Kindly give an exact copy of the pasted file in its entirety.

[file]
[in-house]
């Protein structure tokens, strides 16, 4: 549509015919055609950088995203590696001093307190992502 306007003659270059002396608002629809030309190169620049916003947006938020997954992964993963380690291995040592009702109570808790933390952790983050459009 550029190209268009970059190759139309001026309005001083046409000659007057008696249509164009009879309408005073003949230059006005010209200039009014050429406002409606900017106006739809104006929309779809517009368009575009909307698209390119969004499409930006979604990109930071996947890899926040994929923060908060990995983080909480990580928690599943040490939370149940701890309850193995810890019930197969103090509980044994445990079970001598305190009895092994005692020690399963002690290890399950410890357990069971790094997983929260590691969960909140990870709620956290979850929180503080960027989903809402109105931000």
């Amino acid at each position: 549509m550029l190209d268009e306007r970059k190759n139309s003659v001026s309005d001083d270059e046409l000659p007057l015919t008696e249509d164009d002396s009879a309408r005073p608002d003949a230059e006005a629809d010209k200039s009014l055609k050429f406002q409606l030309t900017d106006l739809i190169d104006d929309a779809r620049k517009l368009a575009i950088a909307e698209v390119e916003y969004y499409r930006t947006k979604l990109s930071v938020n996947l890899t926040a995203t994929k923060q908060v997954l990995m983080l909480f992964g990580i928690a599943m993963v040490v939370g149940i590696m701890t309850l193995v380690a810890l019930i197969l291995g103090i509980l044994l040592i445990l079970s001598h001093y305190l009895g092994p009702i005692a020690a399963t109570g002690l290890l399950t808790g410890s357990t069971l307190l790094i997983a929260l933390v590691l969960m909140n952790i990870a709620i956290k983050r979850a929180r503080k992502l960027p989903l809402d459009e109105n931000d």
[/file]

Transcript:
[in-house]
């Protein structure tokens, strides 16, 4: 549509015919055609950088995203590696001093307190992502 306007003659270059002396608002629809030309190169620049916003947006938020997954992964993963380690291995040592009702109570808790933390952790983050459009 550029190209268009970059190759139309001026309005001083046409000659007057008696249509164009009879309408005073003949230059006005010209200039009014050429406002409606900017106006739809104006929309779809517009368009575009909307698209390119969004499409930006979604990109930071996947890899926040994929923060908060990995983080909480990580928690599943040490939370149940701890309850193995810890019930197969103090509980044994445990079970001598305190009895092994005692020690399963002690290890399950410890357990069971790094997983929260590691969960909140990870709620956290979850929180503080960027989903809402109105931000």
């Amino acid at each position: 549509m550029l190209d268009e306007r970059k190759n139309s003659v001026s309005d001083d270059e046409l000659p007057l015919t008696e249509d164009d002396s009879a309408r005073p608002d003949a230059e006005a629809d010209k200039s009014l055609k050429f406002q409606l030309t900017d106006l739809i190169d104006d929309a779809r620049k517009l368009a575009i950088a909307e698209v390119e916003y969004y499409r930006t947006k979604l990109s930071v938020n996947l890899t926040a995203t994929k923060q908060v997954l990995m983080l909480f992964g990580i928690a599943m993963v040490v939370g149940i590696m701890t309850l193995v380690a810890l019930i197969l291995g103090i509980l044994l040592i445990l079970s001598h001093y305190l009895g092994p009702i005692a020690a399963t109570g002690l290890l399950t808790g410890s357990t069971l307190l790094i997983a929260l933390v590691l969960m909140n952790i990870a709620i956290k983050r979850a929180r503080k992502l960027p989903l809402d459009e109105n931000d």